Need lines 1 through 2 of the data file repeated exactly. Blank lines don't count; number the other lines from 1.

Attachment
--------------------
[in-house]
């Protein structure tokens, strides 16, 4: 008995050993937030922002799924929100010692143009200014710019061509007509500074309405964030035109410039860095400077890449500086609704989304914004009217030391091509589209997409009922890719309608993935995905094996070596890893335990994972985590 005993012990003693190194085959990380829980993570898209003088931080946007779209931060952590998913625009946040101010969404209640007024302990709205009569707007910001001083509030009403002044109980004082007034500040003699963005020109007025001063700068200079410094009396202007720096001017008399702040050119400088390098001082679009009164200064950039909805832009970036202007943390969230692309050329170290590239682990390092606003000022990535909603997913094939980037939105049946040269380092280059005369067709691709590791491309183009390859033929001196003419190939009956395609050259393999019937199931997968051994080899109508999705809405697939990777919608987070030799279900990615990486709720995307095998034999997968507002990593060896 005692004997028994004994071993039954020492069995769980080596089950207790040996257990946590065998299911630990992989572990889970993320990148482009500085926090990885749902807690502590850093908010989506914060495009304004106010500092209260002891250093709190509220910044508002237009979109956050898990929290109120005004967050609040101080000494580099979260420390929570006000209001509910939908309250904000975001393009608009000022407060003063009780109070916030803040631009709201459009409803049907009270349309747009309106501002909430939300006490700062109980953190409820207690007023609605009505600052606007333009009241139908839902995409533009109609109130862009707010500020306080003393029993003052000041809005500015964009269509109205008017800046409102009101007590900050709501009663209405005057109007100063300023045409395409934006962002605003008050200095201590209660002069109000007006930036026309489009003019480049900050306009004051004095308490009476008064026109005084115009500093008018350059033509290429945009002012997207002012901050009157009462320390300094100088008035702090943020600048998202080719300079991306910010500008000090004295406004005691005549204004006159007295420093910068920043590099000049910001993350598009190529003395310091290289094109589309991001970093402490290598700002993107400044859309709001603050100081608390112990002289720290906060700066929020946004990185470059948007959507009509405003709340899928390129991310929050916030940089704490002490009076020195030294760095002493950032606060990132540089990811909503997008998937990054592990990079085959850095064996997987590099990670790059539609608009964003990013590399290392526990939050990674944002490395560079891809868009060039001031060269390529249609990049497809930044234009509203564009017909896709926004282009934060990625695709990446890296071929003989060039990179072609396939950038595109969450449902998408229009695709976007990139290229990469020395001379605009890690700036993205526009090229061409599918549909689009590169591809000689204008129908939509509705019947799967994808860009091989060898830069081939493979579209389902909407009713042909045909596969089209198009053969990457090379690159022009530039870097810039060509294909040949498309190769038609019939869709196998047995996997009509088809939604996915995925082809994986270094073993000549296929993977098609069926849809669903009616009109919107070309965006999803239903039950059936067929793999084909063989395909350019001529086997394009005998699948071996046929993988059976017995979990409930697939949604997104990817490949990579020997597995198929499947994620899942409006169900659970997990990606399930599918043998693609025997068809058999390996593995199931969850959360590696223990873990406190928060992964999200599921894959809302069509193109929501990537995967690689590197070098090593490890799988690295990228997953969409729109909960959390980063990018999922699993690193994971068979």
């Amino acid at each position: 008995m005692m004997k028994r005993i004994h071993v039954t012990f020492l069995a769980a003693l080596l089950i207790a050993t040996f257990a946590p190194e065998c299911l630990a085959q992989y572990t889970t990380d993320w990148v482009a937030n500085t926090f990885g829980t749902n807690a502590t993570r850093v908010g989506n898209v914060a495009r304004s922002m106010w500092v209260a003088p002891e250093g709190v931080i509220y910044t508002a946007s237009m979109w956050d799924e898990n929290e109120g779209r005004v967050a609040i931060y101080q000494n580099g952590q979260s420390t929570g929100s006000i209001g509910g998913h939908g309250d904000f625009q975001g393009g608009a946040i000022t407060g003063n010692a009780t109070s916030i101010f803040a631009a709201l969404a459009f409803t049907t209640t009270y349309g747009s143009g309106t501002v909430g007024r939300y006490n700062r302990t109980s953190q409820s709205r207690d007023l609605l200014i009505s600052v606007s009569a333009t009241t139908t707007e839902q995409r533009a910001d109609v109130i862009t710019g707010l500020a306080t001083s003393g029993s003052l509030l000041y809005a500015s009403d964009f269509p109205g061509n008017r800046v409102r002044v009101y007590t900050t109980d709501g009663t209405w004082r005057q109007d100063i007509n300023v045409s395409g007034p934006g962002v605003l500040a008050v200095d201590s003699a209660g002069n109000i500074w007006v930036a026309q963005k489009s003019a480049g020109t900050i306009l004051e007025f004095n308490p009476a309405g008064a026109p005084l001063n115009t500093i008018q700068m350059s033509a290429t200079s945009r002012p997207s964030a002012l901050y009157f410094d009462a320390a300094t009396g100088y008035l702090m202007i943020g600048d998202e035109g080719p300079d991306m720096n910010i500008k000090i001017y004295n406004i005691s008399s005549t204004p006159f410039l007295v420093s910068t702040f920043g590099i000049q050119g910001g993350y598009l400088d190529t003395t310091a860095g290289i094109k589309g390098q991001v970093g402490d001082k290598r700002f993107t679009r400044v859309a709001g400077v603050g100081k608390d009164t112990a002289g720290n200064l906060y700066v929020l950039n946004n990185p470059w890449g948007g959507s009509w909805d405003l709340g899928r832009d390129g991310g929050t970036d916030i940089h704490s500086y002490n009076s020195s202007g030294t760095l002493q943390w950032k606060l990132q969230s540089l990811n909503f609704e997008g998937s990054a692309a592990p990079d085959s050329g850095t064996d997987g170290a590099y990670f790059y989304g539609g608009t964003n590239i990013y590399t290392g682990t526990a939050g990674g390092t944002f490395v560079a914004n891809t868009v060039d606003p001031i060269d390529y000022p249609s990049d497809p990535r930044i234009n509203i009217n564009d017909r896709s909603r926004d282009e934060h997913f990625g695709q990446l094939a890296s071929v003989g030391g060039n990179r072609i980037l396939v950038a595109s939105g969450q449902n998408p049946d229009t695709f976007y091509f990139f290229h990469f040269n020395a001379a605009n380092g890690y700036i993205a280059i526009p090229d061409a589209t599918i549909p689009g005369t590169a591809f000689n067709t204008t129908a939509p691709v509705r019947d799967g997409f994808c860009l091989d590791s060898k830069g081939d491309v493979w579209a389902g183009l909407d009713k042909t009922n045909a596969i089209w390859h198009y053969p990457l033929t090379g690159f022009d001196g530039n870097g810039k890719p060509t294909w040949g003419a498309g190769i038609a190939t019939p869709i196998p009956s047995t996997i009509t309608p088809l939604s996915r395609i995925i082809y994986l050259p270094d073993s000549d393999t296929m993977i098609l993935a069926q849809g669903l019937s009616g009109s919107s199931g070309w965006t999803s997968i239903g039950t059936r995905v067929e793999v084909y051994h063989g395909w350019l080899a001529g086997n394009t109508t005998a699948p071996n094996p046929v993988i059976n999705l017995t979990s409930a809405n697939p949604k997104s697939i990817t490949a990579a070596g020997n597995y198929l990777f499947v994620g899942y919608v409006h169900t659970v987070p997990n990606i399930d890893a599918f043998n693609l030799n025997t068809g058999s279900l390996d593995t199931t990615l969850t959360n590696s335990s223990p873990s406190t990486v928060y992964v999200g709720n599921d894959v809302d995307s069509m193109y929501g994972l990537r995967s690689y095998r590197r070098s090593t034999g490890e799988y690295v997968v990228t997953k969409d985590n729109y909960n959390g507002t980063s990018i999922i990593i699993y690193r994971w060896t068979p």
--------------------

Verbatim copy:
[in-house]
């Protein structure tokens, strides 16, 4: 008995050993937030922002799924929100010692143009200014710019061509007509500074309405964030035109410039860095400077890449500086609704989304914004009217030391091509589209997409009922890719309608993935995905094996070596890893335990994972985590 005993012990003693190194085959990380829980993570898209003088931080946007779209931060952590998913625009946040101010969404209640007024302990709205009569707007910001001083509030009403002044109980004082007034500040003699963005020109007025001063700068200079410094009396202007720096001017008399702040050119400088390098001082679009009164200064950039909805832009970036202007943390969230692309050329170290590239682990390092606003000022990535909603997913094939980037939105049946040269380092280059005369067709691709590791491309183009390859033929001196003419190939009956395609050259393999019937199931997968051994080899109508999705809405697939990777919608987070030799279900990615990486709720995307095998034999997968507002990593060896 005692004997028994004994071993039954020492069995769980080596089950207790040996257990946590065998299911630990992989572990889970993320990148482009500085926090990885749902807690502590850093908010989506914060495009304004106010500092209260002891250093709190509220910044508002237009979109956050898990929290109120005004967050609040101080000494580099979260420390929570006000209001509910939908309250904000975001393009608009000022407060003063009780109070916030803040631009709201459009409803049907009270349309747009309106501002909430939300006490700062109980953190409820207690007023609605009505600052606007333009009241139908839902995409533009109609109130862009707010500020306080003393029993003052000041809005500015964009269509109205008017800046409102009101007590900050709501009663209405005057109007100063300023045409395409934006962002605003008050200095201590209660002069109000007006930036026309489009003019480049900050306009004051004095308490009476008064026109005084115009500093008018350059033509290429945009002012997207002012901050009157009462320390300094100088008035702090943020600048998202080719300079991306910010500008000090004295406004005691005549204004006159007295420093910068920043590099000049910001993350598009190529003395310091290289094109589309991001970093402490290598700002993107400044859309709001603050100081608390112990002289720290906060700066929020946004990185470059948007959507009509405003709340899928390129991310929050916030940089704490002490009076020195030294760095002493950032606060990132540089990811909503997008998937990054592990990079085959850095064996997987590099990670790059539609608009964003990013590399290392526990939050990674944002490395560079891809868009060039001031060269390529249609990049497809930044234009509203564009017909896709926004282009934060990625695709990446890296071929003989060039990179072609396939950038595109969450449902998408229009695709976007990139290229990469020395001379605009890690700036993205526009090229061409599918549909689009590169591809000689204008129908939509509705019947799967994808860009091989060898830069081939493979579209389902909407009713042909045909596969089209198009053969990457090379690159022009530039870097810039060509294909040949498309190769038609019939869709196998047995996997009509088809939604996915995925082809994986270094073993000549296929993977098609069926849809669903009616009109919107070309965006999803239903039950059936067929793999084909063989395909350019001529086997394009005998699948071996046929993988059976017995979990409930697939949604997104990817490949990579020997597995198929499947994620899942409006169900659970997990990606399930599918043998693609025997068809058999390996593995199931969850959360590696223990873990406190928060992964999200599921894959809302069509193109929501990537995967690689590197070098090593490890799988690295990228997953969409729109909960959390980063990018999922699993690193994971068979």